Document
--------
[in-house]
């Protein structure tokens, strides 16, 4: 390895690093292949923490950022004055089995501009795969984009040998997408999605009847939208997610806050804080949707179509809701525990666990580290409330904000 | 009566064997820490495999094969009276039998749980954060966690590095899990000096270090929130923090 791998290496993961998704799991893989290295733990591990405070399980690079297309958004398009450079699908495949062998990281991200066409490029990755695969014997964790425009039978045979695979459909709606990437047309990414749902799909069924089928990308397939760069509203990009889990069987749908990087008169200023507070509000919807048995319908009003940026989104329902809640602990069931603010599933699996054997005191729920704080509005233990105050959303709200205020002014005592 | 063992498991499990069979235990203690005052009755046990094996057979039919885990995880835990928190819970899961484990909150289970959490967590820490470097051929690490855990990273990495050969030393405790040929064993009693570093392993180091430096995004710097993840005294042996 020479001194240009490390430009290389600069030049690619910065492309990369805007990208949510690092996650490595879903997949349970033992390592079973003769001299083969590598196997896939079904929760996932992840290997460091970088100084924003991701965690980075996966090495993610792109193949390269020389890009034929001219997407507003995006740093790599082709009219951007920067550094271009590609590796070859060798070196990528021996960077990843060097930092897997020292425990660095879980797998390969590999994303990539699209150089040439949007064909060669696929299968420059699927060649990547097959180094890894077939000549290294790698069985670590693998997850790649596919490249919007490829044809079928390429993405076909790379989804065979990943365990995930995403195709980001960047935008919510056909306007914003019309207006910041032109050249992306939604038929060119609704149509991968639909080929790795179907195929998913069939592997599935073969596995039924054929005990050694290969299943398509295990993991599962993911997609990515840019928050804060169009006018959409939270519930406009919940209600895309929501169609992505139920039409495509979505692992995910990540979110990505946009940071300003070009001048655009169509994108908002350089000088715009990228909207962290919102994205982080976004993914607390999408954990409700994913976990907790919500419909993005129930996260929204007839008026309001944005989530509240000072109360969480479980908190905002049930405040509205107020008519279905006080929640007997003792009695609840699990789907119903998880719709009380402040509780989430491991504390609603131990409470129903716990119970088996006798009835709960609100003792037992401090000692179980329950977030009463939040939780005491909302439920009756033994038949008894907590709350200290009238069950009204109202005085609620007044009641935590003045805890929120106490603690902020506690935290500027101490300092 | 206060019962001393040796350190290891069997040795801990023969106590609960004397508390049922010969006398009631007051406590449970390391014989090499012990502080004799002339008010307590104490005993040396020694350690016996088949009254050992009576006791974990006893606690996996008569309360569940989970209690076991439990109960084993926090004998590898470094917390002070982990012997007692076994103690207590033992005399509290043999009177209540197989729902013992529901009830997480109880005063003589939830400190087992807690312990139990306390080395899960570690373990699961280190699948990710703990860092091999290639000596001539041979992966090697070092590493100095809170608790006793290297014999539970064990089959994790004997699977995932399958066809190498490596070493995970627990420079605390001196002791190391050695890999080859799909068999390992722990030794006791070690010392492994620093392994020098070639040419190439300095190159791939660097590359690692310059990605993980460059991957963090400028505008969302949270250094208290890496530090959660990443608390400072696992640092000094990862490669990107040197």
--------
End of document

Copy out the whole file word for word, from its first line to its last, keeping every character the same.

[in-house]
């Protein structure tokens, strides 16, 4: 390895690093292949923490950022004055089995501009795969984009040998997408999605009847939208997610806050804080949707179509809701525990666990580290409330904000 | 009566064997820490495999094969009276039998749980954060966690590095899990000096270090929130923090 791998290496993961998704799991893989290295733990591990405070399980690079297309958004398009450079699908495949062998990281991200066409490029990755695969014997964790425009039978045979695979459909709606990437047309990414749902799909069924089928990308397939760069509203990009889990069987749908990087008169200023507070509000919807048995319908009003940026989104329902809640602990069931603010599933699996054997005191729920704080509005233990105050959303709200205020002014005592 | 063992498991499990069979235990203690005052009755046990094996057979039919885990995880835990928190819970899961484990909150289970959490967590820490470097051929690490855990990273990495050969030393405790040929064993009693570093392993180091430096995004710097993840005294042996 020479001194240009490390430009290389600069030049690619910065492309990369805007990208949510690092996650490595879903997949349970033992390592079973003769001299083969590598196997896939079904929760996932992840290997460091970088100084924003991701965690980075996966090495993610792109193949390269020389890009034929001219997407507003995006740093790599082709009219951007920067550094271009590609590796070859060798070196990528021996960077990843060097930092897997020292425990660095879980797998390969590999994303990539699209150089040439949007064909060669696929299968420059699927060649990547097959180094890894077939000549290294790698069985670590693998997850790649596919490249919007490829044809079928390429993405076909790379989804065979990943365990995930995403195709980001960047935008919510056909306007914003019309207006910041032109050249992306939604038929060119609704149509991968639909080929790795179907195929998913069939592997599935073969596995039924054929005990050694290969299943398509295990993991599962993911997609990515840019928050804060169009006018959409939270519930406009919940209600895309929501169609992505139920039409495509979505692992995910990540979110990505946009940071300003070009001048655009169509994108908002350089000088715009990228909207962290919102994205982080976004993914607390999408954990409700994913976990907790919500419909993005129930996260929204007839008026309001944005989530509240000072109360969480479980908190905002049930405040509205107020008519279905006080929640007997003792009695609840699990789907119903998880719709009380402040509780989430491991504390609603131990409470129903716990119970088996006798009835709960609100003792037992401090000692179980329950977030009463939040939780005491909302439920009756033994038949008894907590709350200290009238069950009204109202005085609620007044009641935590003045805890929120106490603690902020506690935290500027101490300092 | 206060019962001393040796350190290891069997040795801990023969106590609960004397508390049922010969006398009631007051406590449970390391014989090499012990502080004799002339008010307590104490005993040396020694350690016996088949009254050992009576006791974990006893606690996996008569309360569940989970209690076991439990109960084993926090004998590898470094917390002070982990012997007692076994103690207590033992005399509290043999009177209540197989729902013992529901009830997480109880005063003589939830400190087992807690312990139990306390080395899960570690373990699961280190699948990710703990860092091999290639000596001539041979992966090697070092590493100095809170608790006793290297014999539970064990089959994790004997699977995932399958066809190498490596070493995970627990420079605390001196002791190391050695890999080859799909068999390992722990030794006791070690010392492994620093392994020098070639040419190439300095190159791939660097590359690692310059990605993980460059991957963090400028505008969302949270250094208290890496530090959660990443608390400072696992640092000094990862490669990107040197």